Mental health affects people of all ages, but now, more so than ever, it’s affecting those of us who go into higher education. It is estimated that about 20% of young people aged between 18 and 24 experience mental health issues.
Mental health disorders range from small every day worries, to lifelong implications. The most well-known and noted problems are:
- Anxiety Disorders
- Depression Disorders (i.e. Manic Depression and Bipolar)
- Psychotic Disorders (i.e. Schizophrenia)
- Eating Disorders (i.e. Anorexia, Bulimia)
- Impulse Control and Addiction Disorders
- Personality Disorders (i.e. Obsessive Compulsive Disorder, Antisocial Personality Disorder)
From being an adolescent to becoming a young adult can bring on one or a few of these disorders and will affect each individual differently. For most who suffer from a mental disorder when going into higher education it’s the stress and big changes in their life which brings it on. Depression can be brought on when the high hopes of university can change into a not-so-hopeful reality and anxiety disorders can be brought on by the stress of meeting lots of new people and general worries of starting a new course.
Fresher’s week is meant to be one long party where new friends are gained and many hangovers are gained also. However, for those people who are a little more shy than others, or who generally don’t enjoy going out and getting drunk every night, it can be a lost cause; thus leading to more stress and more worries about not fitting in and not being part of the ‘norm’. On the flip side, drinking too much (or taking drugs) and generally getting into poor health during those first few weeks at university can contribute to the onset of these very serious disorders.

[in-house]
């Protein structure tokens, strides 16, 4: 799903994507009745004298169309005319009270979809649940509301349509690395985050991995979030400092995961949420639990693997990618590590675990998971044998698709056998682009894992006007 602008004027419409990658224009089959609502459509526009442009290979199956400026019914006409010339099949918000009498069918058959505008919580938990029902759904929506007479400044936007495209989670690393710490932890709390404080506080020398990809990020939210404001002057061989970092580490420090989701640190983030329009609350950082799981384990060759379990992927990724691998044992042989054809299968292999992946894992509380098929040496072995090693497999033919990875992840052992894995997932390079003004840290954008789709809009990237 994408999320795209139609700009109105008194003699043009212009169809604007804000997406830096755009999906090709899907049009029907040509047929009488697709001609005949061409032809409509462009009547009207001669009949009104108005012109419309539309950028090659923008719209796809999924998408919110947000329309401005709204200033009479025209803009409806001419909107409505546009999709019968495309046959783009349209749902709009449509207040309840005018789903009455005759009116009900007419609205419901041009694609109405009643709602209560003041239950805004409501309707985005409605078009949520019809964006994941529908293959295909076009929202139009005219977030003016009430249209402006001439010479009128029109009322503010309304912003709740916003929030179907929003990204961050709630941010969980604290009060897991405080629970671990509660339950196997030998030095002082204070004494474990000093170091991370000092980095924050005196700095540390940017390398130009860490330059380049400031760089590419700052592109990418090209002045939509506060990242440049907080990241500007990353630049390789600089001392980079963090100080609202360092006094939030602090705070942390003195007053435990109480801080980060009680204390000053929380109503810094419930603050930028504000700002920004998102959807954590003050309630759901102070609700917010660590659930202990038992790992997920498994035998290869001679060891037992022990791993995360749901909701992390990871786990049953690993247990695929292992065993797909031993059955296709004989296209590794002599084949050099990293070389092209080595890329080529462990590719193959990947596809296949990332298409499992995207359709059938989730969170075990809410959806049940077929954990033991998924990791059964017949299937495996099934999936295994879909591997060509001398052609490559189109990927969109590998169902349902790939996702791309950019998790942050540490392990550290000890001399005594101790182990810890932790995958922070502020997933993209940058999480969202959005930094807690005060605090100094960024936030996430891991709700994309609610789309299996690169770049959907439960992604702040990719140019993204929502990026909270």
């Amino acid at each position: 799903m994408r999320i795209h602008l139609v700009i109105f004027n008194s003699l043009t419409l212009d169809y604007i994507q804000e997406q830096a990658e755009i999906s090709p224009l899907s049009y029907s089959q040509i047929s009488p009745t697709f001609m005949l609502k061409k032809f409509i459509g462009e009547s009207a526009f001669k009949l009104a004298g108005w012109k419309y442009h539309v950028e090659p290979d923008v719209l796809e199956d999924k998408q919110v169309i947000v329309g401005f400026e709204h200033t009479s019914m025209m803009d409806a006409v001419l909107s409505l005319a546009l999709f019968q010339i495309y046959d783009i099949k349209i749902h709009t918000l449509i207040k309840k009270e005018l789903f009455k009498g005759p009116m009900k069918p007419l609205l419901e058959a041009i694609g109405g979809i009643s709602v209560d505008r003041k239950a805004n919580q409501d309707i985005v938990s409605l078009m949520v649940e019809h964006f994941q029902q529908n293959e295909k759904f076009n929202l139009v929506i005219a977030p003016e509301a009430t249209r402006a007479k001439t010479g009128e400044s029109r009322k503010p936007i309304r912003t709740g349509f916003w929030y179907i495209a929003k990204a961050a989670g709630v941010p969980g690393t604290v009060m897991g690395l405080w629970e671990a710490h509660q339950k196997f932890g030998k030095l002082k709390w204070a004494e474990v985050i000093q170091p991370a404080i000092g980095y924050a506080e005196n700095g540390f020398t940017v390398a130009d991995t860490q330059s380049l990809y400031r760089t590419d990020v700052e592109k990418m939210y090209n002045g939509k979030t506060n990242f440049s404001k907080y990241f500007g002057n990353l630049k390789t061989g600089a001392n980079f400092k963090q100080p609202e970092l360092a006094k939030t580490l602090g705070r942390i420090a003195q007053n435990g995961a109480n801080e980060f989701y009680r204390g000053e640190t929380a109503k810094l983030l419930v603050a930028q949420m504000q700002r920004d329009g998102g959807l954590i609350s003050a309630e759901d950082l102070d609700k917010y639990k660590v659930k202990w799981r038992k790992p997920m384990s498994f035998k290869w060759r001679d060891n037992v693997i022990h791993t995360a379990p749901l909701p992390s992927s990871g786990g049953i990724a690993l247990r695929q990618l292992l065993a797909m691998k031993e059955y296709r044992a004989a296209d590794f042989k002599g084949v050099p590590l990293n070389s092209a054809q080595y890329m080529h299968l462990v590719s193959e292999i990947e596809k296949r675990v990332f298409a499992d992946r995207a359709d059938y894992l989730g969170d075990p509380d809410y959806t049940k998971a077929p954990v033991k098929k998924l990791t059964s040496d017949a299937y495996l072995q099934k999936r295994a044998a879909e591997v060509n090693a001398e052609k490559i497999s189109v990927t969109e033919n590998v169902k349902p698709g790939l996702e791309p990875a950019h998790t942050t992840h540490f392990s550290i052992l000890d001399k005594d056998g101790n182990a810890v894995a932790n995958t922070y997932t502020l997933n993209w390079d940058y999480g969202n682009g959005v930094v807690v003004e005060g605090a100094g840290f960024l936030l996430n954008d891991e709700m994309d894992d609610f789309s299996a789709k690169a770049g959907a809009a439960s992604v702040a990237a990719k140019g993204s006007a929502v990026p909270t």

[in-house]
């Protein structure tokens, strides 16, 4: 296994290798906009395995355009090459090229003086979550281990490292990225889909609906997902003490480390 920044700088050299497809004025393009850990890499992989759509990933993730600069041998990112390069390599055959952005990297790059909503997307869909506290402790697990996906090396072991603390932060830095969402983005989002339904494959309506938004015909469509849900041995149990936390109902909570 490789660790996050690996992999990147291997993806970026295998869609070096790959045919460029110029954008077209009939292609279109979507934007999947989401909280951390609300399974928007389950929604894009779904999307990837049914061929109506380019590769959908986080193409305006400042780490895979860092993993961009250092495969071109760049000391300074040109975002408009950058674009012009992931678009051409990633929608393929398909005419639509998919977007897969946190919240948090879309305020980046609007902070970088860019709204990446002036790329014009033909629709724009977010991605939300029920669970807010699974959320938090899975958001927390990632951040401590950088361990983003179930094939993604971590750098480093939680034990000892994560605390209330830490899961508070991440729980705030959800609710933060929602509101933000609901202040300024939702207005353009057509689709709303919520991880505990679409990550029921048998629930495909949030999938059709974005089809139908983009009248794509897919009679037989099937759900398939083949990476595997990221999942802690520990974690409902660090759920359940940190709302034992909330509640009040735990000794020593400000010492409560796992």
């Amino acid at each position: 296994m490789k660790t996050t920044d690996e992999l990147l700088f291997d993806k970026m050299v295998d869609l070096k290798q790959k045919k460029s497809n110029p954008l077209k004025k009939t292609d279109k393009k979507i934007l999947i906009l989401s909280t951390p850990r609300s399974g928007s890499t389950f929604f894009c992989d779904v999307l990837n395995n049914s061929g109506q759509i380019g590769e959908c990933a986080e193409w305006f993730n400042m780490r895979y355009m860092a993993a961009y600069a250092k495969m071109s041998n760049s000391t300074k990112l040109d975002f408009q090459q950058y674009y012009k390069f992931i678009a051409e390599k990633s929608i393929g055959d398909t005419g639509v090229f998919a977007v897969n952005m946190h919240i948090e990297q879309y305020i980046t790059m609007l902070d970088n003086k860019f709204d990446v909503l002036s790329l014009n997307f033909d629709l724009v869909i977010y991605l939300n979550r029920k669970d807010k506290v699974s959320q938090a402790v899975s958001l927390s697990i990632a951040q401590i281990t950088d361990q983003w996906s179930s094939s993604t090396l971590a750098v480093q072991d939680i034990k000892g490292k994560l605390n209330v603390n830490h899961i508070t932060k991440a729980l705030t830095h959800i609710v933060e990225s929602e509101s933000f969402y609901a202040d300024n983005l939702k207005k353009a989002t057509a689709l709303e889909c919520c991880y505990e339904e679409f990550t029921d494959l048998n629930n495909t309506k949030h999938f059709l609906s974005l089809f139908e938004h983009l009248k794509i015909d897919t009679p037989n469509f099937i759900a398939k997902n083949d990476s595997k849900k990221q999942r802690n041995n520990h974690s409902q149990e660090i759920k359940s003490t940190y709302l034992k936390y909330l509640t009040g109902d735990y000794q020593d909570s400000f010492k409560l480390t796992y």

Sadly it seems mental health issues at university are becoming all too common, without actually being as well-known as they should.
There is, however, much help readily available for students who are struggling with these problems. Most universities offer a free counselling service, dedicated to helping students with mental health problems, as well as offering advice to students on other issues such as living arrangements and money worries. GPs and nurses at doctors’ surgeries can offer great advice and help with any of these issues and should be sought out as soon as the problem is acknowledged.
If you or anyone you know is suffering, the best thing to do is to not suffer in silence; talk to someone who you trust. If you don’t feel you know anyone who can help, there are many charities and organisations out there that will gladly help: